Former Japanese Prime Minister Shinzo Abe shot dead during election campaign

Shinzo Abe, Japan’s longest-serving former prime minister, was shot dead during a speech in the western city of Nara.

Abe collapsed around 11:30 a.m. and was airlifted to hospital by helicopter after two shots hit his neck and left collarbone, according to local firefighters. He was unconscious and in cardiac arrest.

The assassination of one of Japan’s most important leaders will shock a society that has suffered little political violence in half a century.

“Such an act of brutality is unforgivable and we strongly condemn it,” said Hirokazu Matsuno, Japan’s chief cabinet secretary. Abe’s condition was unknown, Matsuno said.

Police arrested a 41-year-old suspect at the scene of the shooting, according to local media. The assailant used a shotgun, the reports added.

Mobile phone videos taken by passers-by showed Abe giving a speech near Yamato-Saidaiji Station in suburban Nara. A puff of white smoke was visible behind him.

Two students who witnessed the shooting told state broadcaster NHK they heard a loud bang when Abe was first shot.

“He didn’t collapse, we just heard a very loud noise, but it didn’t seem like anything happened to him,” said one of the students. She said the smoke was ‘clearly visible after the second shot’ and that ‘Mr Abe collapsed as the second shot was fired’.

The second student said the shooter “did not run away and just stood there, putting his gun down nearby. He was quickly surrounded by security.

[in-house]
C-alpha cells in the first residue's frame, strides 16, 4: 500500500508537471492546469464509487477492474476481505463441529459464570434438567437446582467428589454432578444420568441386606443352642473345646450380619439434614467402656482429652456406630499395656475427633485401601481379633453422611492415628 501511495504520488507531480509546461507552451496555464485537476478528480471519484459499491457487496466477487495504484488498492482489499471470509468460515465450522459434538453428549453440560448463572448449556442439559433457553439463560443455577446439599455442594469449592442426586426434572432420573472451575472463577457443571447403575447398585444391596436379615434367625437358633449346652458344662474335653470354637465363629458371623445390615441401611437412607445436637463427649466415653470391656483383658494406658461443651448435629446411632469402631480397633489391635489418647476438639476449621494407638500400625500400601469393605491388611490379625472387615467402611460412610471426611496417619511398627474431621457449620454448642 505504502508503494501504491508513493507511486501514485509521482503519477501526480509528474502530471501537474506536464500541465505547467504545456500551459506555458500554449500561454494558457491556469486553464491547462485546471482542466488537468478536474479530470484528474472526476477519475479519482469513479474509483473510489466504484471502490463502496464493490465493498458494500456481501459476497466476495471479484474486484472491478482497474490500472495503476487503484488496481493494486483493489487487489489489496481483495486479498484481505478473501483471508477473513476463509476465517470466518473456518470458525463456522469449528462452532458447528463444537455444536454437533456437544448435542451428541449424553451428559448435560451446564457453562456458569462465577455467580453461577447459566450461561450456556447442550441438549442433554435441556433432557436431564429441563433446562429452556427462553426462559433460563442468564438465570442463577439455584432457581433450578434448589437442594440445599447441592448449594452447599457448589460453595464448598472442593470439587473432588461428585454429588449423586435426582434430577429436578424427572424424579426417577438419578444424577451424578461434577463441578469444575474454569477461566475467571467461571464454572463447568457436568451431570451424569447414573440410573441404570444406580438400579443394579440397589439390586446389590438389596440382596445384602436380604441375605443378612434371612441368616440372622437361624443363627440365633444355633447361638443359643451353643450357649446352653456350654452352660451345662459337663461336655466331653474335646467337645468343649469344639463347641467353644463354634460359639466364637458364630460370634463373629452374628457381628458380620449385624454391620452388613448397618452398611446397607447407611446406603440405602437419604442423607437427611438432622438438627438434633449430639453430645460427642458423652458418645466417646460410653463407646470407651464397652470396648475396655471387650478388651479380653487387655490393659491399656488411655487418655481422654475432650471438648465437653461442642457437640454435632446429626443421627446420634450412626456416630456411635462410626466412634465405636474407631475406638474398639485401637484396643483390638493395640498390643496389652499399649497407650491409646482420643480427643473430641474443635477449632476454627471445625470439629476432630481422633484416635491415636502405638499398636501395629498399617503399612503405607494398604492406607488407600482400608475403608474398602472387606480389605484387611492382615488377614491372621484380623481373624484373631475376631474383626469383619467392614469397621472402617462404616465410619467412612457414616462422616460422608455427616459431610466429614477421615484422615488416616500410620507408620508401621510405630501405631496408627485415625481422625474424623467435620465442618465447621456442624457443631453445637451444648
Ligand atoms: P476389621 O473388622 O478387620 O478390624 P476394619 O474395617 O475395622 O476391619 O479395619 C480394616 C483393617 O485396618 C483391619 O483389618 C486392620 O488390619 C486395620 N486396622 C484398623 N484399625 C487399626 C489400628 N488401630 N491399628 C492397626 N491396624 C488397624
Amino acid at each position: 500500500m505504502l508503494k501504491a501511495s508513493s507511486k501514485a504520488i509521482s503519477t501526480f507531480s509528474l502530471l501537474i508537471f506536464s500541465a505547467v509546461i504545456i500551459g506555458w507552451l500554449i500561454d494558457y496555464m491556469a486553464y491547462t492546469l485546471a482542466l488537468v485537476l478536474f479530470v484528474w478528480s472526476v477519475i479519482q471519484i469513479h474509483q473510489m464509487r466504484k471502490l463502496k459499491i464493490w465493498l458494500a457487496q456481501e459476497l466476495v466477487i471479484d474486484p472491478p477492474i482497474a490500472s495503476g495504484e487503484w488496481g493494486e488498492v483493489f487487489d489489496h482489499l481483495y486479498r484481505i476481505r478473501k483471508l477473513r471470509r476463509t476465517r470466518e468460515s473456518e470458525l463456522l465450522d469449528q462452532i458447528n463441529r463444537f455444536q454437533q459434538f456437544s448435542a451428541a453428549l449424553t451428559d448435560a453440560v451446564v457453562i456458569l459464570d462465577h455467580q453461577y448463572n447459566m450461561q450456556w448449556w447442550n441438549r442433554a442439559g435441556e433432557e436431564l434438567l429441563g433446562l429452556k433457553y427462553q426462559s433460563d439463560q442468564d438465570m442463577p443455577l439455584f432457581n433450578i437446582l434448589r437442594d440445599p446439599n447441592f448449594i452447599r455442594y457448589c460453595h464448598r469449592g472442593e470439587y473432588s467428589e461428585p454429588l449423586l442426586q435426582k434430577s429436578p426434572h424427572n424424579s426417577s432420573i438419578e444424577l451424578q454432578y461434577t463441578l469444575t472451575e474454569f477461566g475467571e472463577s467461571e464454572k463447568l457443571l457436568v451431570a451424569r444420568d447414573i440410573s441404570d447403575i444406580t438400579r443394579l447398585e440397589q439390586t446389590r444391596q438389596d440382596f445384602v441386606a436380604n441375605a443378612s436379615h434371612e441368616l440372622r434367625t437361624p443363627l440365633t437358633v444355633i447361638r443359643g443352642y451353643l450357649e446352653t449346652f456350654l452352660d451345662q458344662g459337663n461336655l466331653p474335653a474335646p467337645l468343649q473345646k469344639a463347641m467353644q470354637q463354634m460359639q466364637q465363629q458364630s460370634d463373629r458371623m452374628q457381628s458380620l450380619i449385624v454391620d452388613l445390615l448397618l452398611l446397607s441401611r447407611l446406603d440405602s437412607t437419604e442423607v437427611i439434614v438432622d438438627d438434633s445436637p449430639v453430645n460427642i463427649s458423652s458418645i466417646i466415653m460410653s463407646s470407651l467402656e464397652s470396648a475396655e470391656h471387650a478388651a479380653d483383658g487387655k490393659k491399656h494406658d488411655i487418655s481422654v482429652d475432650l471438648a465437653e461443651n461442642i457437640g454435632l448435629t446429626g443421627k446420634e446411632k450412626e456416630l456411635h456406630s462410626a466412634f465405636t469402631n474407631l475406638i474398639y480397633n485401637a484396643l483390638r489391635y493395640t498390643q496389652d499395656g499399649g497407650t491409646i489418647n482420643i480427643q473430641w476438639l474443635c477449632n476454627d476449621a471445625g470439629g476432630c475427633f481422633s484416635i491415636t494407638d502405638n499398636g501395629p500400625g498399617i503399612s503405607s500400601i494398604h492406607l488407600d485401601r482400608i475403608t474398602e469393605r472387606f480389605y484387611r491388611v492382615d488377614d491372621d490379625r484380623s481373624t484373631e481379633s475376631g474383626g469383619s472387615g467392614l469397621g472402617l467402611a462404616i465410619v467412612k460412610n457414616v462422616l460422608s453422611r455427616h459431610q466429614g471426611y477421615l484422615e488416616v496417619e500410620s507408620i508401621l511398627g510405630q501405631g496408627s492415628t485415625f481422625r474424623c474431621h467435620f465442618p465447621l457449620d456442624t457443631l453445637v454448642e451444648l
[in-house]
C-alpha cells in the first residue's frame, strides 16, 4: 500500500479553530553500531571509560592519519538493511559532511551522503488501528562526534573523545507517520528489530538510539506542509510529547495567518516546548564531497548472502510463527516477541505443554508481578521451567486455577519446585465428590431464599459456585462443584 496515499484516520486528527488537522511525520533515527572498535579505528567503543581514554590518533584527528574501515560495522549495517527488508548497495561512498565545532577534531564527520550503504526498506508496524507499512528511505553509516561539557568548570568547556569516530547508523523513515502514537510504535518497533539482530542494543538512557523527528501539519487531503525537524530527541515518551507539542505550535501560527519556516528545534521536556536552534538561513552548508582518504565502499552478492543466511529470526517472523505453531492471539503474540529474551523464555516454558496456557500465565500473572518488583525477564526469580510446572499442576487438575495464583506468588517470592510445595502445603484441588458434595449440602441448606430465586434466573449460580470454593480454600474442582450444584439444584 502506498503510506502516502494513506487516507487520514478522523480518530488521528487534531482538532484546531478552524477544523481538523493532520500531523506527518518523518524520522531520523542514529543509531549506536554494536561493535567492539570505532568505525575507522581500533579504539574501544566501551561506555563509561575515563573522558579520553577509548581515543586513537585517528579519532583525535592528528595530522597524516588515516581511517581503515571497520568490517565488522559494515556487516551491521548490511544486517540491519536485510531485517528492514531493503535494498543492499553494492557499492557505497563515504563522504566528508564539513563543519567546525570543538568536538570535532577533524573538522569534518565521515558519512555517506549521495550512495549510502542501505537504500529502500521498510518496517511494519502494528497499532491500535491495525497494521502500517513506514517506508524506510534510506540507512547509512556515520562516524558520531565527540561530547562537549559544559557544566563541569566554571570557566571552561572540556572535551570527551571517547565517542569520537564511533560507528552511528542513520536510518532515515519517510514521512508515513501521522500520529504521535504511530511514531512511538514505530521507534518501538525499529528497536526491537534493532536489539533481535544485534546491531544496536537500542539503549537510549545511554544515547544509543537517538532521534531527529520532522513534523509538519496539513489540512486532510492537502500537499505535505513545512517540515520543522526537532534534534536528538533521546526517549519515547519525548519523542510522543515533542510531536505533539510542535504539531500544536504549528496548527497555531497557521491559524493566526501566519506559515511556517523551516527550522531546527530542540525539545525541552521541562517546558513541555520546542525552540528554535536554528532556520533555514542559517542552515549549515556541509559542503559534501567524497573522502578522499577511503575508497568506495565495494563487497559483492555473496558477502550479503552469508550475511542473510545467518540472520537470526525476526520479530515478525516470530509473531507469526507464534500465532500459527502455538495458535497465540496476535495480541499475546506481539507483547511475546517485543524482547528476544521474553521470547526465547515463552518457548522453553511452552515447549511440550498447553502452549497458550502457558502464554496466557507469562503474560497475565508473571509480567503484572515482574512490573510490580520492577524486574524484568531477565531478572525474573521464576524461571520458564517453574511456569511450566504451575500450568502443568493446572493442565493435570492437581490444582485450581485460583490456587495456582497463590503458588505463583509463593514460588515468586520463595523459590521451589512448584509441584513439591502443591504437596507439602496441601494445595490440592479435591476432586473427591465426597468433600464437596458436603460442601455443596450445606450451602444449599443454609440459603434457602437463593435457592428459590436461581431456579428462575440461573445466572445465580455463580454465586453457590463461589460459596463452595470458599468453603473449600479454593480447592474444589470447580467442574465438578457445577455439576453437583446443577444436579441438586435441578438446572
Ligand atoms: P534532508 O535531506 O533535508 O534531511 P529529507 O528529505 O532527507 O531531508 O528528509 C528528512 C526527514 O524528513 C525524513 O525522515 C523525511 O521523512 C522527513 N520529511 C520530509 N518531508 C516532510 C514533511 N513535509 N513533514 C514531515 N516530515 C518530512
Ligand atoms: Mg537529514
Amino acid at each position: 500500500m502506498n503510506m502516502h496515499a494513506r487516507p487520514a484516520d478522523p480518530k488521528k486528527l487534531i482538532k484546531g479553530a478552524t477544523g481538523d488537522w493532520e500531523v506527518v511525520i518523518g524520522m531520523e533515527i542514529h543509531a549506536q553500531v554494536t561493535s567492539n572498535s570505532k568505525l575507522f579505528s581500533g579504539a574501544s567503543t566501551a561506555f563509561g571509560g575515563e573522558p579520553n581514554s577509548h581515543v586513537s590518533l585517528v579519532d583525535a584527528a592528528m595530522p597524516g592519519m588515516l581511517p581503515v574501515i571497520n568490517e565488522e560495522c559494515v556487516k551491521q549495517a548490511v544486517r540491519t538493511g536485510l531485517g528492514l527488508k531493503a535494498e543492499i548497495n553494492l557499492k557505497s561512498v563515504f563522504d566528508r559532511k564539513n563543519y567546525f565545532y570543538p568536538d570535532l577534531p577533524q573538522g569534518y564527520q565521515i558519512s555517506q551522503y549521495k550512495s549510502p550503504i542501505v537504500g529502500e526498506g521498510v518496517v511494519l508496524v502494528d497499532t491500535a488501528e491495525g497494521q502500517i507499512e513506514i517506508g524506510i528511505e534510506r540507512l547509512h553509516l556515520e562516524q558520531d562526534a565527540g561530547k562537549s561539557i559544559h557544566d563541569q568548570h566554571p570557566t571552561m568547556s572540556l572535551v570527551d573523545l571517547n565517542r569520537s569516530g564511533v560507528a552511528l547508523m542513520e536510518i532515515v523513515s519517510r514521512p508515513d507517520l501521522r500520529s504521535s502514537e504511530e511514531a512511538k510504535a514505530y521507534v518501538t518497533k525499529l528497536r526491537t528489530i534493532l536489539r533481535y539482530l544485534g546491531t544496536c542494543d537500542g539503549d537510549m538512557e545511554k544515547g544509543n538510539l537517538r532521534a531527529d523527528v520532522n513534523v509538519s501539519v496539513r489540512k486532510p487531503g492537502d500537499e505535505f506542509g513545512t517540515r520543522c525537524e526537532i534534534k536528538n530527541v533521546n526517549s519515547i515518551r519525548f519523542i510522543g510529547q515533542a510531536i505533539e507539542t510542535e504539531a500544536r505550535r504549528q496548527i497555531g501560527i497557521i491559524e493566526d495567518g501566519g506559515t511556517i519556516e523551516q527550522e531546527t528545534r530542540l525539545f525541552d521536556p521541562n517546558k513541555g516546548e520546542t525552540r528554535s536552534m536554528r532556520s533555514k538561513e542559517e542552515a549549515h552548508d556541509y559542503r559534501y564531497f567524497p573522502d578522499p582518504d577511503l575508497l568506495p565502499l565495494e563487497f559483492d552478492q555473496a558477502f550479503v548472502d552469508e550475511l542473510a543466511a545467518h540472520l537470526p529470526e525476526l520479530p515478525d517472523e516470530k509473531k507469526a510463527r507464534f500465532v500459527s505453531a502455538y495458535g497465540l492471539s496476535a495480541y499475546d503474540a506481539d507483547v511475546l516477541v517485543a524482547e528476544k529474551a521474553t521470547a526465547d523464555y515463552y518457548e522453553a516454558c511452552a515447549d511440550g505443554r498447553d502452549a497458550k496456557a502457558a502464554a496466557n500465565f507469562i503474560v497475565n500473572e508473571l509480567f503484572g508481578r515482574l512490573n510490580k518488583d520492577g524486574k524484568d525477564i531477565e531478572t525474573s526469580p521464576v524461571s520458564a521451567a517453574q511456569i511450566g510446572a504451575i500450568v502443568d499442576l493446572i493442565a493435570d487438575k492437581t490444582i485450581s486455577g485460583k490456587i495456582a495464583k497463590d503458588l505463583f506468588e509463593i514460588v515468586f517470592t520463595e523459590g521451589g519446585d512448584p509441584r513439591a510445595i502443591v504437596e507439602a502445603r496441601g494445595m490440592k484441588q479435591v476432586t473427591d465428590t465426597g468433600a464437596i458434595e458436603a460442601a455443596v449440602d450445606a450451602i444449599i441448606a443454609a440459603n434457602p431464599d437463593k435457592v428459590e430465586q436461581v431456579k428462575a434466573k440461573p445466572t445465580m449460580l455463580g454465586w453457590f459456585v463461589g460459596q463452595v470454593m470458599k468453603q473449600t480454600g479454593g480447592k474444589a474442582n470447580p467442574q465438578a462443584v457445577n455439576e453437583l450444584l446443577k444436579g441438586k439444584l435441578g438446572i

Rahm Emanuel, US Ambassador to Japan, said he was shocked by the shooting. “Abe-san has been an outstanding leader of Japan and a staunch ally of the United States,” he said.

During his two terms from 2006 to 2007 and 2012 to 2020, Abe was known for his economic recovery plan and his conservative views on history.

Launched in 2012, the stimulus package, known as Abenomics, aimed to pull Japan’s economy out of decades of deflation.

Abe also held hawkish views on history and reforming the pacifist constitution to expand Japan’s military role – an agenda he continued to champion after stepping down two years ago due to ill health.

Even after Fumio Kishida took over as prime minister last October, Abe remained influential in all aspects of Japanese politics as the leader of the largest faction in the ruling Liberal Democratic Party.

Prior to Friday’s shooting, the former prime minister was campaigning for Sunday’s election to Japan’s upper house. He fiercely defended the legacy of his economic program and urged the public to support increased defense spending in the wake of Russia’s invasion of Ukraine and fears that China could attack Taiwan.

Beyond his economic policy, Abe has pushed for free trade and promoted his vision of a “free and open Indo-Pacific”, which Kishida and US President Joe Biden inherited as they build a series of alliances in the region to counter an aggressive China.

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